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The Villages
Thursday, December 2, 2021

What’s old is new again

Lisa DeMarco

I hate to keep bringing up how old I am getting, but every day I am reminded. Not only because I am constantly mailed AARP literature, but also because while raising my 6-year-old grandson, I am now intermingling with so many young parents.

I guess at this point in my life, I am too young to be old, yet I am way too old to be young. I know it may sound cliche, but “Where did all the good times go?”

Amazed as always, Jeremy came into the room the other day playing a song on YouTube. It sounded familiar, but I could not quite place it. The song’s tempo and arrangement had been changed, but the words I was sure I knew. It turned out it was Simon and Garfunkel’s original, “Sound of Silence,” now performed by Disturbed. 

The funny part was when I started to sing along, Jeremy almost had a stroke. “How do you know the words, grandma? He questioned. 

“Oh, it’s an old song,” I said. 

“No, it’s not,” he argued. “This song is new. You have never heard it before,” he said, getting a little fussy. 

“Really,” I said with just as much sass. 

Then, after I searched the song on Youtube and played the original version two times in a row, he finally conceded that I was right. Thank goodness for the internet, or no one in my family would ever believe a word I said.

I remember years ago when the TV show Glee performed Cyndi Lauper’s “True Colors.” His mother also argued with me that it was an original and not a cover. But, she, too, was wrong. Again, it was just another great remake of an incredible old song. 

Just like my old blue jeans, vinyl records, classic movies, to name a few, eventually, everything gets reclaimed. That is why I have come to terms that I, too, will soon become a recyclable item. I’m sorry, I genuinely believe I will end up somewhere on a thrift store shelf. 

When I was young, growing up in the snowy hills of New Jersey, I knew everything there was to know about my home state and the “City of New York.”

I was the only Jersey girl in my family. Before that, my family went back three generations of native New Yorkers. 

Yet somehow, all I ever wanted to do was live in Florida. I watched all the “Beach Party” movies and dreamed about warm winters, a year-round tan, and being a beach bum. But my father was not gonna have it.  He was proud to be a “Yankee,” and he believed we belonged in the north. Northeast, to be exact. “Our roots were planted here, and here is where we will grow,” he would say.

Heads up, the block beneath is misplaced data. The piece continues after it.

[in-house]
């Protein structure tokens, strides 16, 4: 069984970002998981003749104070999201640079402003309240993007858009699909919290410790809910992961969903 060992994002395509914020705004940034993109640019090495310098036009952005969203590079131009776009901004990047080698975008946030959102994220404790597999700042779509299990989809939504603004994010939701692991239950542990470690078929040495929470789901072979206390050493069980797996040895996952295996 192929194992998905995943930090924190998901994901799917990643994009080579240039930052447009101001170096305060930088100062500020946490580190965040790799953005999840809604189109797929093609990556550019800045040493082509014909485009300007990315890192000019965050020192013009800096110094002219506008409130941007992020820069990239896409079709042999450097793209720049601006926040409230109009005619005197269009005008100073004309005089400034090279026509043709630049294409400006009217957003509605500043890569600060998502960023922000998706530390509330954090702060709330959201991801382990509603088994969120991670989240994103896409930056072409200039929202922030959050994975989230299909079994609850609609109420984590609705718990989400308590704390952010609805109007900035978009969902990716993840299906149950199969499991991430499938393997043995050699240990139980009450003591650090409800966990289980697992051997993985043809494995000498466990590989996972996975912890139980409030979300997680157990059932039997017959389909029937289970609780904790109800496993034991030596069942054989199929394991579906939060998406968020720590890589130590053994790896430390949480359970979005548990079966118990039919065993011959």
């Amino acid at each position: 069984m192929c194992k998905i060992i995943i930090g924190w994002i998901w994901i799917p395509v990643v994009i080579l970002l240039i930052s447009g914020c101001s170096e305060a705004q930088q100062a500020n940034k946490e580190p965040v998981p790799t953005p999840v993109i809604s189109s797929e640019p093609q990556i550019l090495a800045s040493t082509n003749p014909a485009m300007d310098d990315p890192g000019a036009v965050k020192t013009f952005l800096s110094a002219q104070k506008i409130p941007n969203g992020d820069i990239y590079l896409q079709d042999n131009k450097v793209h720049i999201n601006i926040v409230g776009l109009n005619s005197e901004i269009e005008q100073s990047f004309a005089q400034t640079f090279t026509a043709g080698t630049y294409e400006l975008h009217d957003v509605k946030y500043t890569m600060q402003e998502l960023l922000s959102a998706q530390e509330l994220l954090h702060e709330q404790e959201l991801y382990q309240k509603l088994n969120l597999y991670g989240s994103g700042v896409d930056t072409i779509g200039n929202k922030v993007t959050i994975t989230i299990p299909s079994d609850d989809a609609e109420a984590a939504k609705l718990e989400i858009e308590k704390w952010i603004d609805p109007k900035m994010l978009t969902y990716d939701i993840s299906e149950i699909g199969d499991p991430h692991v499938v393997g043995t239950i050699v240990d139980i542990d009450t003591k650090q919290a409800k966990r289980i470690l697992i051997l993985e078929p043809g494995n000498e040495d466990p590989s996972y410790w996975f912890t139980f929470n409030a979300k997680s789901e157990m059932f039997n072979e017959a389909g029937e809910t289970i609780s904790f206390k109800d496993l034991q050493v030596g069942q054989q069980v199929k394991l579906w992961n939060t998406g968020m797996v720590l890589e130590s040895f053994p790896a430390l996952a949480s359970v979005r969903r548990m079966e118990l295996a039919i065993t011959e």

Both my parents and grandparents regularly repeated stories about their childhood and how things were in their days. They were eager to reminisce about their past and what they did to ensure our future.  

Much like the present-day youngsters, I didn’t pay much attention to most of what they said, yet it was hard to ignore the tales when forced to sit at the dinner table and hear them every night. Sure, even then, there was a “generation gap,” but we all shared a fundamental respect for the tales we were told. Their accounts were engaging and exciting. Whether they were true or not, it didn’t matter. It wasn’t like you could immediately fact-check them on the internet like nowadays. 

So, with all our modern technology and immediate access to unlimited information, why do our young still have no idea about most of their basic American history?

Take Florida; everyone worldwide knows all about our state since Mickey Mouse came to town. But, does anyone recall the Sunshine State before Walt Disney World was developed? Who remembers the days before I-4 was built? Or when Miami Beach and the “Coppertone Girl” billboard were the state’s iconic landmarks? When anyone with a souped-up car could race on the sand in Daytona Beach, and everyone around the nation wanted to spend their “Spring Break” on the strip in Ft. Lauderdale? 

Those were my golden years. I’m sure most of you remember them. However, if you happen to be one of my younger readers, don’t get jealous when I talk about days gone by. It’s not your fault you are uninformed and born too late. Blame it on progress. Unfortunately, as much as our society has gained over the last five decades, we have lost just as much. 

So, my senior classmates, don’t be ashamed to feel like a recyclable item in our present-day world. At least we still have the opportunity to make a difference and keep our great memories alive. Reminisce and share your past. This way, we can help close the generation gap that now separates us from those who currently hold our future in their hands. 

Laugh on. Peace out!

Lisa DeMarco is a columnist with Villages-News.com

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